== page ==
1. Cover, T. and Thomas, J. “Elements of Information Theory” Wiley.—Classic information theory.
• Functional Analysis
1. Kreyszig, E. (1989). “Introductory Functional Analysis with Applications” Wiley.—Functional analysis is essentially linear algebra in infinite dimensions, and it’s necessary for kernel methods, for nonparametric Bayesian methods, and for various other topics.

Remarks from Professor Jordan: “not only do I think that you should eventually read all of these books (or some similar list that reflects your own view of foundations), but I think that you should read all of them three times—the first time you barely understand, the second time you start to get it, and the third time it all seems obvious.”

Today, there will be a talk,  Imaginary Geometry and the Gaussian Free Field, given by Jason Miller from Microsoft Research. I just googled it and found the following interesting materials:

1. Gaussian free fields for mathematicians
2. Gaussian free field and conformal field theory: In these expository lectures, it gives an elementary introduction to conformal field theory in the context of probability theory and complex analysis. It considers statistical fields, and defines Ward functionals in terms of their Lie derivatives. Based on this approach, it explains some equations of conformal field theory and outline their relation to SLE theory.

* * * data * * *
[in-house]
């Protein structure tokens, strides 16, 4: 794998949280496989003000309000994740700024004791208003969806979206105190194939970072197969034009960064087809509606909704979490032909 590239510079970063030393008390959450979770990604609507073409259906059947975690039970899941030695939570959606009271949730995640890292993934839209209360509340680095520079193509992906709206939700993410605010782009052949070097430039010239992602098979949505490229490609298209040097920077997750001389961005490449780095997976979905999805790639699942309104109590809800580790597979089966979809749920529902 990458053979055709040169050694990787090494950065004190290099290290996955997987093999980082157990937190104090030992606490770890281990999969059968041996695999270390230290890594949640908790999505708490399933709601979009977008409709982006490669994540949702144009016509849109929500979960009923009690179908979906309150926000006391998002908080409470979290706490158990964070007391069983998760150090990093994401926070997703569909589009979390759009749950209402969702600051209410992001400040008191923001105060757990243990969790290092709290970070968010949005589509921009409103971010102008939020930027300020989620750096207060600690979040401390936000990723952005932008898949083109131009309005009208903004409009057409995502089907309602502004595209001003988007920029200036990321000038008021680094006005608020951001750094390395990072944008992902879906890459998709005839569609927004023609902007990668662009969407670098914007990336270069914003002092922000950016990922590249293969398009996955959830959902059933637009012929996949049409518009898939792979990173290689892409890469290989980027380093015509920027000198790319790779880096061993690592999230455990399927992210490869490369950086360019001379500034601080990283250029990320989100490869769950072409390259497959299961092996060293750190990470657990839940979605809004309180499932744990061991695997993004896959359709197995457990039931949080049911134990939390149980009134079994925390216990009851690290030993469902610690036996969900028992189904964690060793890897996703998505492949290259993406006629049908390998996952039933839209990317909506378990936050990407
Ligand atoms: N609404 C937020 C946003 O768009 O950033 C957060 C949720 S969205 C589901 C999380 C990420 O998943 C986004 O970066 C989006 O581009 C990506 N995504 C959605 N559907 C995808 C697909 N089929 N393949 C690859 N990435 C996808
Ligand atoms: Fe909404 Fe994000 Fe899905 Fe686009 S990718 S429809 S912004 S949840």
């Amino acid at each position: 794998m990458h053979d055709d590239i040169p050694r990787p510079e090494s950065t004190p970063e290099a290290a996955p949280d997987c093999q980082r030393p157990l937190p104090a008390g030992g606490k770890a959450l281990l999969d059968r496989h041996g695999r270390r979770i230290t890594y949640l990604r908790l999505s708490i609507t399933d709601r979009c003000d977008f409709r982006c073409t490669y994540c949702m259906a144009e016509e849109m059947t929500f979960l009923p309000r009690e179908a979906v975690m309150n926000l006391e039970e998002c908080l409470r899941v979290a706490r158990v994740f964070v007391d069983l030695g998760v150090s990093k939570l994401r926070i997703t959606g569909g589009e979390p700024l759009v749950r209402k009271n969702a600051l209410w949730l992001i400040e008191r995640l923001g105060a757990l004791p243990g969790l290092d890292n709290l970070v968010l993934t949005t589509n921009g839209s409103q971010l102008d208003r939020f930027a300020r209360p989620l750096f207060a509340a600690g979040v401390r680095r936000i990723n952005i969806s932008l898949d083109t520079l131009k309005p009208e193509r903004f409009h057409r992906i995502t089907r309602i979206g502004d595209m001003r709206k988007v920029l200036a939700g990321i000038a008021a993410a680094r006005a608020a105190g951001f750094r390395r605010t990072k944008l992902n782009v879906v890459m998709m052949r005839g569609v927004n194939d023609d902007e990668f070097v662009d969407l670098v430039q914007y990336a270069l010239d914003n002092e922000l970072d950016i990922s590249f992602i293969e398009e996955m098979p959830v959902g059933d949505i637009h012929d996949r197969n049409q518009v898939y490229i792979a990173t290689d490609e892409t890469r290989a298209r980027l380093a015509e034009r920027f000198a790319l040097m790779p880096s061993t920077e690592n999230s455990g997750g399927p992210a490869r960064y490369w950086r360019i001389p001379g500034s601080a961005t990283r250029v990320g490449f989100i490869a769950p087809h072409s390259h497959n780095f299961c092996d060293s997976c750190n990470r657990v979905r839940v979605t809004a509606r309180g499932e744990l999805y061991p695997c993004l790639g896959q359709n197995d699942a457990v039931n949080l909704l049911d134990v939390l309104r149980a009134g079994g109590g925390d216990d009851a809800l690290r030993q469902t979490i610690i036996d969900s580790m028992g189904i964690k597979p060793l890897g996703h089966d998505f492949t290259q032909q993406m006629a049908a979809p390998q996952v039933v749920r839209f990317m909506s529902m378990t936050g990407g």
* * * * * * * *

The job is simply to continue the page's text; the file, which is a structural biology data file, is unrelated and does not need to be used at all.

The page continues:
3. SLE and the free field: Partition functions and couplings
4. Schramm-Loewner evolution (SLE). See slides by Tom Alberts and 2006 ICM slides by Oded Schramm and St. Flour Lecture Notes by Wendelin Werner . See also Ito’s lemma notes .
There will be a talk,  “Landscape of Random Functions in Many Dimensions via Random Matrix Theory”, next week given by  Antonio Auffinger from the University of Chicago.
Abstract: How many critical values a typical Morse function have on a high dimensional manifold? Could we say anything about the topology of its level sets? In this talk I will survey a joint work with Gerard Ben Arous and Jiri Cerny that addresses these questions in a particular but fundamental example. We investigate the landscape of a general Gaussian random smooth function on the N-dimensional sphere. These corresponds to Hamiltonians of well-known models of statistical physics, i.e spherical spin glasses. Using the classical Kac-Rice formula, this counting boils down to a problem in Random Matrix Theory. This allows us to show an interesting picture for the complexity of these random Hamiltonians, for the bottom of the energy landscape, and in particular a strong correlation between the index and the critical value. We also propose a new invariant for the possible transition between the so-called 1-step replica symmetry breaking and a Full Replica symmetry breaking scheme and show how the complexity function is related to the Parisi functional.